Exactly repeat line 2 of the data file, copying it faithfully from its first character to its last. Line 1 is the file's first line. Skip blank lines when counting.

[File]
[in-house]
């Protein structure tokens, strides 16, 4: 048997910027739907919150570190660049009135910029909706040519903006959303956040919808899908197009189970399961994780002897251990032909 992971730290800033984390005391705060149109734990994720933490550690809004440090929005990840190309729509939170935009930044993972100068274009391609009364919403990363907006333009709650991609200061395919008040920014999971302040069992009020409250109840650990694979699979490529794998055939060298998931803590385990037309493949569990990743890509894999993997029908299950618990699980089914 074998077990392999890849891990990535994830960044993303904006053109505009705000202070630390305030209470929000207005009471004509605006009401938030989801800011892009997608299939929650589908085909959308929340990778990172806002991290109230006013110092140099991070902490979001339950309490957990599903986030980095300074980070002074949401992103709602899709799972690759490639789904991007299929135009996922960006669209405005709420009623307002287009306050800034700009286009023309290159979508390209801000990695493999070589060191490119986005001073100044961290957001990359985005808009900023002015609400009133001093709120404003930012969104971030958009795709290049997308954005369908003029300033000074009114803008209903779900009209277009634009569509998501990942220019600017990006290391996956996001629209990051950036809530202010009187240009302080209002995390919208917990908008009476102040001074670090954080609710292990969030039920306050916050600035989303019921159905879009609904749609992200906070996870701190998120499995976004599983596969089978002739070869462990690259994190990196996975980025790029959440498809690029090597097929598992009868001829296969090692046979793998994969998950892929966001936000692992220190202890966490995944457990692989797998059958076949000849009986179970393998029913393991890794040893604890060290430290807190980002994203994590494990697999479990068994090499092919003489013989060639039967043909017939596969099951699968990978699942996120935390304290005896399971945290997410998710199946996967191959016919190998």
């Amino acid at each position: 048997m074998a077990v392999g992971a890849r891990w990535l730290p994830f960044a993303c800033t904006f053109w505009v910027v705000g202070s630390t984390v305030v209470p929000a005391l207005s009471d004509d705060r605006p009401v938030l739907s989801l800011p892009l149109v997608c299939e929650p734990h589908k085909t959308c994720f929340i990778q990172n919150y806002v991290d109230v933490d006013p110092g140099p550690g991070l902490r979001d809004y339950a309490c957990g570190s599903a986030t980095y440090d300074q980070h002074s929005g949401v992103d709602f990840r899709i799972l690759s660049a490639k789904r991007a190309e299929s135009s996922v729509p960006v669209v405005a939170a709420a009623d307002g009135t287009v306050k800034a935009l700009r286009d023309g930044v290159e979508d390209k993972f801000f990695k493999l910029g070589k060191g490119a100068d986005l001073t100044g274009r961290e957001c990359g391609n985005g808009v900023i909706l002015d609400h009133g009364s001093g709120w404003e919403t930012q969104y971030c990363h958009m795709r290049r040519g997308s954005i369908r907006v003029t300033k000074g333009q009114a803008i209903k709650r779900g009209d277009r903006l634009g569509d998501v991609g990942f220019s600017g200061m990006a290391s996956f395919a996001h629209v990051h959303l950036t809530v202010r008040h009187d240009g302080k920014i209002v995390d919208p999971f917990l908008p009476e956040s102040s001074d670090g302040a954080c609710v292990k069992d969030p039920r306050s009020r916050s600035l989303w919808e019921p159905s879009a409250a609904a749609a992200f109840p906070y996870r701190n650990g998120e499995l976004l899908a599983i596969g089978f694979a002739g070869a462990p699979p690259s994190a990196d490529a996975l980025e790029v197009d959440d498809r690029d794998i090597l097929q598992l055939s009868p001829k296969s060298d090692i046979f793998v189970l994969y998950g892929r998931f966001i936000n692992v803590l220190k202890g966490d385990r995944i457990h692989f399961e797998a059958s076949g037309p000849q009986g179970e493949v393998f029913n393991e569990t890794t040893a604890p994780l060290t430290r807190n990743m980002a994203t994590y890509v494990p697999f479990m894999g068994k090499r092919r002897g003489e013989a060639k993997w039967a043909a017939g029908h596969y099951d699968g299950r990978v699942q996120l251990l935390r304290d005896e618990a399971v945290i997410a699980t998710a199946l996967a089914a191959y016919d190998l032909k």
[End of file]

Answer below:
């Protein structure tokens, strides 16, 4: 048997910027739907919150570190660049009135910029909706040519903006959303956040919808899908197009189970399961994780002897251990032909 992971730290800033984390005391705060149109734990994720933490550690809004440090929005990840190309729509939170935009930044993972100068274009391609009364919403990363907006333009709650991609200061395919008040920014999971302040069992009020409250109840650990694979699979490529794998055939060298998931803590385990037309493949569990990743890509894999993997029908299950618990699980089914 074998077990392999890849891990990535994830960044993303904006053109505009705000202070630390305030209470929000207005009471004509605006009401938030989801800011892009997608299939929650589908085909959308929340990778990172806002991290109230006013110092140099991070902490979001339950309490957990599903986030980095300074980070002074949401992103709602899709799972690759490639789904991007299929135009996922960006669209405005709420009623307002287009306050800034700009286009023309290159979508390209801000990695493999070589060191490119986005001073100044961290957001990359985005808009900023002015609400009133001093709120404003930012969104971030958009795709290049997308954005369908003029300033000074009114803008209903779900009209277009634009569509998501990942220019600017990006290391996956996001629209990051950036809530202010009187240009302080209002995390919208917990908008009476102040001074670090954080609710292990969030039920306050916050600035989303019921159905879009609904749609992200906070996870701190998120499995976004599983596969089978002739070869462990690259994190990196996975980025790029959440498809690029090597097929598992009868001829296969090692046979793998994969998950892929966001936000692992220190202890966490995944457990692989797998059958076949000849009986179970393998029913393991890794040893604890060290430290807190980002994203994590494990697999479990068994090499092919003489013989060639039967043909017939596969099951699968990978699942996120935390304290005896399971945290997410998710199946996967191959016919190998």